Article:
Audio Streamers Need Some Good Technology Public Relations

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Audio Streamers Need Some Good Technology Public Relations

Audio streamers have taken over as practically the only platform through which we listen to our audible content. In fact, in 2021 the market for streaming services has grown enormously, allowing listeners to choose from a large list of platforms, from Spotify to Tidal to Apple Music.

This competitive landscape is beneficial to users who enjoy non-stop music for relatively inexpensive monthly costs, or sometimes even without payment. But for the artists, especially independent or less popular musicians, streaming services are problematic. Due to the platforms’ algorithms and payment methods, independent artists often get a small cut for plays of their music. Recently artists have been speaking up, which has posed a technology public relations challenge for the audio streamers.

Artists Speaking Up

Following the pandemic, many music artists lost their main source of income—concerts. Due to closures and social distancing measures, packed in-door shows were out of the question for the past year and a half. Yet simultaneously they are making pennies for streams of their music, which is simply not enough for them to make a living.

In the US, musicians have formed a new advocacy group the Union of Musicians and Allied Workers, who have demanded higher payouts citing degradation of creative labour. In Britain, more than 150 artists, including stars like Paul McCartney and Sting, signed a letter asking for reforms in streaming services.

The main argument musicians make is that the money is distributed unfairly amongst artists. Since the streaming model divides its revenues amongst artists based on number of plays, smaller musicians make pennies off of their music plays, while the stars make giant cuts. This is especially problematic since most platforms’ algorithm is built in a way that more popular artists and songs also show up in more playlists so that they drive even more plays. And with more music being released than ever before, it has become nearly impossible for smaller artists to make a living.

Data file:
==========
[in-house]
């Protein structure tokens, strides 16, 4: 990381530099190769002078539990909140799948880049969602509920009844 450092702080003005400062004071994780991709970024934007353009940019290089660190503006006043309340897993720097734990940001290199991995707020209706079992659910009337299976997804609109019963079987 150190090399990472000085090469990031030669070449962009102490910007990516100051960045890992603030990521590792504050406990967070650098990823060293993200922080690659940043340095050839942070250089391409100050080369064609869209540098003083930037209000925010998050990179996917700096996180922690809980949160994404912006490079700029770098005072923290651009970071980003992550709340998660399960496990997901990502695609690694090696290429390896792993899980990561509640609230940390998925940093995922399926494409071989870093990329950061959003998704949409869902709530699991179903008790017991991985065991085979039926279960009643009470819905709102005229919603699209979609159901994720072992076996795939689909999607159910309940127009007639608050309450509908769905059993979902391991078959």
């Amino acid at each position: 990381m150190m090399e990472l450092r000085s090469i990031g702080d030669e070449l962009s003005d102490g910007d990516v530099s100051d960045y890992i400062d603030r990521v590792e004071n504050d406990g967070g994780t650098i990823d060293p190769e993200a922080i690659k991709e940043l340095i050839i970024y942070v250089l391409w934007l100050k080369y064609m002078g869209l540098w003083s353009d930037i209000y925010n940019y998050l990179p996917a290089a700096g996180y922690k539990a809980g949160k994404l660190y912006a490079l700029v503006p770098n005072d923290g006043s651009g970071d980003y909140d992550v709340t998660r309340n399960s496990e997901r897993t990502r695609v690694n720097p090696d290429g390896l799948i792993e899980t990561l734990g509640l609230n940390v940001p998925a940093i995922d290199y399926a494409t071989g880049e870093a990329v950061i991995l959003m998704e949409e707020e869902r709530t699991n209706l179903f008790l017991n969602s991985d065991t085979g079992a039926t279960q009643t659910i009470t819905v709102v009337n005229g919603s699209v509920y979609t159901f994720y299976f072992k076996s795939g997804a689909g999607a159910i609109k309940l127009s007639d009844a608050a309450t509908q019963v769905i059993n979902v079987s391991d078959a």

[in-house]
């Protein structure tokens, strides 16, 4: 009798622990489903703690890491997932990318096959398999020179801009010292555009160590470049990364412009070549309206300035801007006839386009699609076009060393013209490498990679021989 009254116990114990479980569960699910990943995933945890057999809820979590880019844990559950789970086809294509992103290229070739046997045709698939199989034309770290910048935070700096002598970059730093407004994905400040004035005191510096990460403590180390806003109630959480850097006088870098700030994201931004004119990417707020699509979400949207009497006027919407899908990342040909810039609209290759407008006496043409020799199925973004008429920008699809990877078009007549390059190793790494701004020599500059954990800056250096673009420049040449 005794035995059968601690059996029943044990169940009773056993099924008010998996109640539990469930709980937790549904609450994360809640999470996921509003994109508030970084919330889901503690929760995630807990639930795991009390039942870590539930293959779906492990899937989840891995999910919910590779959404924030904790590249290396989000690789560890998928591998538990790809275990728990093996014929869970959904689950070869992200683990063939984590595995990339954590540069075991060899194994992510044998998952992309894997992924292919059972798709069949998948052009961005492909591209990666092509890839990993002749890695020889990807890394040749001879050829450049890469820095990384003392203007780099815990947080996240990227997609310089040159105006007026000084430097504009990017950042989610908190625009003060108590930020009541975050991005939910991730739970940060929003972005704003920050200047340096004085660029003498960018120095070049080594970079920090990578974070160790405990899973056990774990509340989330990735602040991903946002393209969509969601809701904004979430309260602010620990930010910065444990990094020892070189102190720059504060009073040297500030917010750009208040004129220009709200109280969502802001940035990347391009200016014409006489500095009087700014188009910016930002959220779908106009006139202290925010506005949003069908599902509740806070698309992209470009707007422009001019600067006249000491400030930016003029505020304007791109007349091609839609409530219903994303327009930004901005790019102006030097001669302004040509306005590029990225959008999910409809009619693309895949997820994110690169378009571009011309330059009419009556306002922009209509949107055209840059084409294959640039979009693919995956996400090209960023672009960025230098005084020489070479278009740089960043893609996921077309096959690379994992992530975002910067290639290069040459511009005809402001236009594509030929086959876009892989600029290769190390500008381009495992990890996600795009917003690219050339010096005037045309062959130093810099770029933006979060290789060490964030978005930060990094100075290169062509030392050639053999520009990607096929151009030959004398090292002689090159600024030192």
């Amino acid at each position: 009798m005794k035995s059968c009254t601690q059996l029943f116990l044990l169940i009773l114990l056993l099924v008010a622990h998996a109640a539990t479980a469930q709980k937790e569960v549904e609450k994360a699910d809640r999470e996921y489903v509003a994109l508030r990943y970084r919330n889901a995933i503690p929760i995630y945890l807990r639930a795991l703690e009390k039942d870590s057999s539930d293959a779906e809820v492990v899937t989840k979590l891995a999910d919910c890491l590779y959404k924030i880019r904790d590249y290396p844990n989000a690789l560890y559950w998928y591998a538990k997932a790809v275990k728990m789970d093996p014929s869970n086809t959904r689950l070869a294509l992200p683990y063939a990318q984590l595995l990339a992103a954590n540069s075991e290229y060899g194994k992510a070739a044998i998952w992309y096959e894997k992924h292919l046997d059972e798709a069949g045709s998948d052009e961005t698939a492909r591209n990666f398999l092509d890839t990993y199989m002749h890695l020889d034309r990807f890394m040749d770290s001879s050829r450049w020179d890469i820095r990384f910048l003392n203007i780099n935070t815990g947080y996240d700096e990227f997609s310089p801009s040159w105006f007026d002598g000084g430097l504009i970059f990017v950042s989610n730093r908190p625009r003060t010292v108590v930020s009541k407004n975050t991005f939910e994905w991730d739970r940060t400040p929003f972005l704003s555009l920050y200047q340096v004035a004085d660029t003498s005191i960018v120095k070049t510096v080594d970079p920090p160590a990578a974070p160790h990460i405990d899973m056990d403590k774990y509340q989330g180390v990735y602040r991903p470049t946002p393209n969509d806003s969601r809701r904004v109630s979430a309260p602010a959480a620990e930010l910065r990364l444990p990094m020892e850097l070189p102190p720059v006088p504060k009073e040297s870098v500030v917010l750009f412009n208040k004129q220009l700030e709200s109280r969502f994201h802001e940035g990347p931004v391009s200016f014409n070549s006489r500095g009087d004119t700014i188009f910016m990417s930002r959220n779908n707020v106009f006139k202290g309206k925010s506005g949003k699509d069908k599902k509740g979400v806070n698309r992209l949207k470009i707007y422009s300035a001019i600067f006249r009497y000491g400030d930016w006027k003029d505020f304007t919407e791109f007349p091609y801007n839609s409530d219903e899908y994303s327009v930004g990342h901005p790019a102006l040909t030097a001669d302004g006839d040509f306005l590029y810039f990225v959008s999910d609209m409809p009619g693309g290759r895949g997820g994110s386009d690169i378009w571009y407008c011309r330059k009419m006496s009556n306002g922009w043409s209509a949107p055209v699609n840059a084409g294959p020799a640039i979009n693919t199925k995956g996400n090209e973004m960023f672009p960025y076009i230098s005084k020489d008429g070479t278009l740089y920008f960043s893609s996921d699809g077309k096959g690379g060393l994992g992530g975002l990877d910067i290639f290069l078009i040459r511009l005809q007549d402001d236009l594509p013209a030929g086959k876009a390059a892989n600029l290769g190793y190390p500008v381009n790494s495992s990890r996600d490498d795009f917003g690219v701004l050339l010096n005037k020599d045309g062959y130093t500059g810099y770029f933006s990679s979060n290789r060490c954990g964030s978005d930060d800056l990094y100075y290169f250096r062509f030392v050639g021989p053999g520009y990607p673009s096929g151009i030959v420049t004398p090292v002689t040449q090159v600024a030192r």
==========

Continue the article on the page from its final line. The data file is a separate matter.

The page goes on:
Nevertheless, this is an uphill battle for artists. Most of the more popular artists have remained silent on the topic, and the past rise of streaming services for the past decade has brought the music industry huge growth after years of decline.

Technology Public Relations Solutions

This confrontation between artists and streaming platforms has not shown the best light on the audio streamers. But streaming platforms are in a somewhat impossible position. If they divide payment in different ways, they will completely change their model and have to raise prices for listeners or become unprofitable.

Therefore, streaming services must adapt their technology public relations strategy to highlight ways in which they publicly support artists. For example, Spotify has stated that the music of 57,000 acts make up 90 percent of monthly streams on the platform. According to the vice president of Spotify, Charlie Hellman, these numbers indicate streaming is a “less start-dominated industry, one that is much more supportive of niche genres and niche fan bases.”

Audius - a blockchain streaming platformAnother example of a streaming platform that is adapting to support artists publicly is Audius, a decentralized music streaming service that claims its platform allows fair compensation to independent artists. Because Audius is a blockchain streaming platform, Artists’ income won’t only be tied to how often their music is listened to, but also to the cryptocurrency market.

Whether confronting a crisis or improving a music platform’s brand, partnering with a good PR agency to implement a successful technology public relations campaign is critical for any company. ReBlonde is a leading PR agency that provides award-winning PR initiatives for technology companies. Give us a call at + 972 3 9037384 or book a free consultation today .



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